Mr. LITHGOW: We rehearsed eight weeks for an Arthur Miller play for Broadway, an extraordinarily long time. And he really needed that time. He required that time to turn us into that kind of mutually responsive working organism. It was exhausting. The rehearsal process has been the hardest thing I've ever been through. And I think the audience, they know they're in for something very different than the usual revival of an Arthur Miller play. This is what I think attracted all of us to this at the very beginning. You know, all of us to some degree know Simon's work, which is visionary, pushing the edge of the envelope, and using all kinds of projection, light, and sound technology. The thought of applying that to an Arthur Miller play, it was just extremely exciting.
SIMON: Ms. Holmes, do you think you've learned something new about acting?
Ms. HOLMES: You know, this has been, obviously, a very new experience for me, since I've never done a play before. And I've really enjoyed having the opportunity to rehearse for this amount of time, to work on a character and discover more and more every night is different, and the whole experience of a live performance is incredibly different.
Mr. LITHGOW: It's been a wonderful thing for us just watching Katie achieve things that she never expected she could do or would ever be called upon to do.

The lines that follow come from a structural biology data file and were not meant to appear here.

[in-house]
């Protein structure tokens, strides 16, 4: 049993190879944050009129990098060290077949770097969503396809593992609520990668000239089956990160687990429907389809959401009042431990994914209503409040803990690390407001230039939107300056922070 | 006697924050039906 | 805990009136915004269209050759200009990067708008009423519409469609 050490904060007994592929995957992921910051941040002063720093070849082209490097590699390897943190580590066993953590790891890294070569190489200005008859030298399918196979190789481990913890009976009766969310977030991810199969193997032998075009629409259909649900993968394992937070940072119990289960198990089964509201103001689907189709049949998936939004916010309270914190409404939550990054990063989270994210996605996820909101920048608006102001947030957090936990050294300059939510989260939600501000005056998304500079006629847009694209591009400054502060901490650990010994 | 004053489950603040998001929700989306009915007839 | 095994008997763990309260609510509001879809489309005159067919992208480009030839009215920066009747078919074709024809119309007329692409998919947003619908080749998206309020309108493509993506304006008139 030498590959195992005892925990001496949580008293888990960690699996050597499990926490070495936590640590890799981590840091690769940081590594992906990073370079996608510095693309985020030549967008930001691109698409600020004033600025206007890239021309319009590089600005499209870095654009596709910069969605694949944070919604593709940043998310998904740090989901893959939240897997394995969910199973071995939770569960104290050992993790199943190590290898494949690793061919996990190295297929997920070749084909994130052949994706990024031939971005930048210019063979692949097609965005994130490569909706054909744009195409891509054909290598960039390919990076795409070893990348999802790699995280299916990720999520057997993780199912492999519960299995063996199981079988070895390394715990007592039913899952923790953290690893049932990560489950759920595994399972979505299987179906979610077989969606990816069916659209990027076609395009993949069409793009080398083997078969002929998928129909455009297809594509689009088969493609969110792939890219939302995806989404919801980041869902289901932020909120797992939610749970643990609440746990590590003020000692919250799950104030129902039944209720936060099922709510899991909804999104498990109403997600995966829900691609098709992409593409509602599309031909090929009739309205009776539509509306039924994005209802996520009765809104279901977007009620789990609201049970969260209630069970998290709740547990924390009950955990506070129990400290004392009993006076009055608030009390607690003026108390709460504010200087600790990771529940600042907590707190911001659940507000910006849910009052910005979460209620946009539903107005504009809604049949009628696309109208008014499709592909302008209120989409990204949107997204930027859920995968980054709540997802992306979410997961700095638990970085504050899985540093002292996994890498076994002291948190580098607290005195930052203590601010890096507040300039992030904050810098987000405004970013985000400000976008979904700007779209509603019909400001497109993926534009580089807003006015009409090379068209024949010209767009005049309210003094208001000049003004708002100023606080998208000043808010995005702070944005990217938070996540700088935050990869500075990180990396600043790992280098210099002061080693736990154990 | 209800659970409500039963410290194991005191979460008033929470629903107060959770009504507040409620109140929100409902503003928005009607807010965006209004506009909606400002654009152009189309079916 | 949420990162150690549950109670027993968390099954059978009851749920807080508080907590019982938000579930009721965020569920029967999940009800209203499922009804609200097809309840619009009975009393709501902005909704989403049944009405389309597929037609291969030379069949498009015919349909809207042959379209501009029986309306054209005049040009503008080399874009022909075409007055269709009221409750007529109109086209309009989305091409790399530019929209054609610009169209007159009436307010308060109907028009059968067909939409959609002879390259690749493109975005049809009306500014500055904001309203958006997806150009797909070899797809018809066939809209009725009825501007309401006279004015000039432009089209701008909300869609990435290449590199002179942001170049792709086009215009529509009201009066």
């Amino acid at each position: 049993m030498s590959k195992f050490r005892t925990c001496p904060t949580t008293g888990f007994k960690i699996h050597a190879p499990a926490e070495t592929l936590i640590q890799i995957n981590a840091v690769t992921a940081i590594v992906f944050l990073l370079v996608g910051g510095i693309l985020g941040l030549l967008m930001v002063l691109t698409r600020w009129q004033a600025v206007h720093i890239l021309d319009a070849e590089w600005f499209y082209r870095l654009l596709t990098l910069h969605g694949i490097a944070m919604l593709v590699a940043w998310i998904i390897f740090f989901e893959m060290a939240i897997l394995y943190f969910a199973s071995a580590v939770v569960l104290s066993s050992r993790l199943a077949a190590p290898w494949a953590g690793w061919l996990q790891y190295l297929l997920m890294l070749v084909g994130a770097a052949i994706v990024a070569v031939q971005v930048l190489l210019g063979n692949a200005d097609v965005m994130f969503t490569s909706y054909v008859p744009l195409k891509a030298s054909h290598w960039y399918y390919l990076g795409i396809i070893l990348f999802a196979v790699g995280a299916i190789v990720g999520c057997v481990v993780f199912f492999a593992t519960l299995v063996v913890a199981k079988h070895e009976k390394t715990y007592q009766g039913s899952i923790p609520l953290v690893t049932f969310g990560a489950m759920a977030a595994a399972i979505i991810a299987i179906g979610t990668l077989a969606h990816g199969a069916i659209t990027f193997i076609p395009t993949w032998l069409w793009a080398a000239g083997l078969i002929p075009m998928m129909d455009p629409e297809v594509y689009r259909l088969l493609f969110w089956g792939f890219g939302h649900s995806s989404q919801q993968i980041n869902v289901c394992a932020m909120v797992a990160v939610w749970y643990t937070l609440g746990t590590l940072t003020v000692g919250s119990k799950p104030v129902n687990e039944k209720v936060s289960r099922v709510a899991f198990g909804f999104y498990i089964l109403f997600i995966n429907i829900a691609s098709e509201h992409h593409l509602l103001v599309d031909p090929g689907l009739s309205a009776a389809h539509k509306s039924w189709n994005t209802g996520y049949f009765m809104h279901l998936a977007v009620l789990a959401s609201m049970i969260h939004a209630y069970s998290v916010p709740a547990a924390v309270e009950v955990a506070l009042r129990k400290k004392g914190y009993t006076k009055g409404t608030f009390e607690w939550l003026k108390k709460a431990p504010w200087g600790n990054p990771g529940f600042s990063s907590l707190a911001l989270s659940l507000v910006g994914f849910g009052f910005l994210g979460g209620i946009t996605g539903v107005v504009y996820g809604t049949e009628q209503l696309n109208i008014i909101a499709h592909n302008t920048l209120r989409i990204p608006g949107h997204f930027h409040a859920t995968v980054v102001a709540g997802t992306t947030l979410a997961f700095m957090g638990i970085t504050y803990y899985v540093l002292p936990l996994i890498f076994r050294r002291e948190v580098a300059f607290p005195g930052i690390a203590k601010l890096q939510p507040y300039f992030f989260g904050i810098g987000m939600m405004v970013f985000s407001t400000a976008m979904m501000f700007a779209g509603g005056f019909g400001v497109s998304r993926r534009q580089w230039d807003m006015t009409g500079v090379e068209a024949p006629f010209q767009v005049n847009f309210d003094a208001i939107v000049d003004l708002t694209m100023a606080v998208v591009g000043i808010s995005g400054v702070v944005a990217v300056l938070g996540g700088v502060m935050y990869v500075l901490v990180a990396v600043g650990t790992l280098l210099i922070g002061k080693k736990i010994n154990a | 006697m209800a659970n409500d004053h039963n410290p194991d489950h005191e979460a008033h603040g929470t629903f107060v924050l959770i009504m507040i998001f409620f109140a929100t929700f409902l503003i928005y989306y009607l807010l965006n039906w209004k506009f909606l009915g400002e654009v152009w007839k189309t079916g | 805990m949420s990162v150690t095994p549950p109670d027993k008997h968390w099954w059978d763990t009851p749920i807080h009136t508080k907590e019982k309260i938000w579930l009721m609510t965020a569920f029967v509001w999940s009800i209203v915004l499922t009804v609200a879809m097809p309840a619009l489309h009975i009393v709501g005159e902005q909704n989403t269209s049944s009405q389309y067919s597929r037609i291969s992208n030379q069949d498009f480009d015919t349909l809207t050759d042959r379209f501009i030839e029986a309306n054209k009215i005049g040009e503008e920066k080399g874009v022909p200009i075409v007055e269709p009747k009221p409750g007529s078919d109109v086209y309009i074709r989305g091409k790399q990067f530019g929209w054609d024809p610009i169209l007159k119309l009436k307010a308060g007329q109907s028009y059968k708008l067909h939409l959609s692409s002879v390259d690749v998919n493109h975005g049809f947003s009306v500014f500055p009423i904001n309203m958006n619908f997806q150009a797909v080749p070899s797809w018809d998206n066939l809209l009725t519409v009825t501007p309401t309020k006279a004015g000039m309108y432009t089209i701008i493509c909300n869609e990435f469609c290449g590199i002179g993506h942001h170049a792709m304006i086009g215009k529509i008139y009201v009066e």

SIMON: Is there a line from Ann and Joe that means something to you in particular?
Mr. LITHGOW: We have an extremely complex relationship because Joe has this rage in him, almost inexplicable rage, toward Annie having to do with the fact that she's so angry at her father for what he did.
SIMON: Well, he says to her, your father is your father.
Mr. LITHGOW: Your father - a father is a father. You've got to forgive a father. What he's really saying is, you've got to forgive me. But that's his secret. But there's a wonderful moment when she says, don't yell at him. He just wants everybody happy. And I say, yeah, that's right. Can you stand steak? Let's all go out and have a good time. What I love about that moment is how surprising and complicated it is, her moment of forgiveness, his moment of quickly burying that anger.
Ms. HOLMES: It just reveals this sort of understanding that Ann has for him and that I think he has for her. And I love the joy that they create together. They're both in on it in a way.
Mr. LITHGOW: It's also great when we dance together. I love it. All through rehearsal I kept saying, can't I dance with Annie?
(Soundbite of laughter)
Mr. LITHGOW: And we finally found our moment.
Ms. HOLMES: We finally found our moment.
SIMON: Katie Holmes and John Lithgow speaking about the new production of Arthur Miller's drama "All My Sons." To hear more of John Lithgow talking about its staging, look in on our Weekend Edition blog at npr.org/soapbox.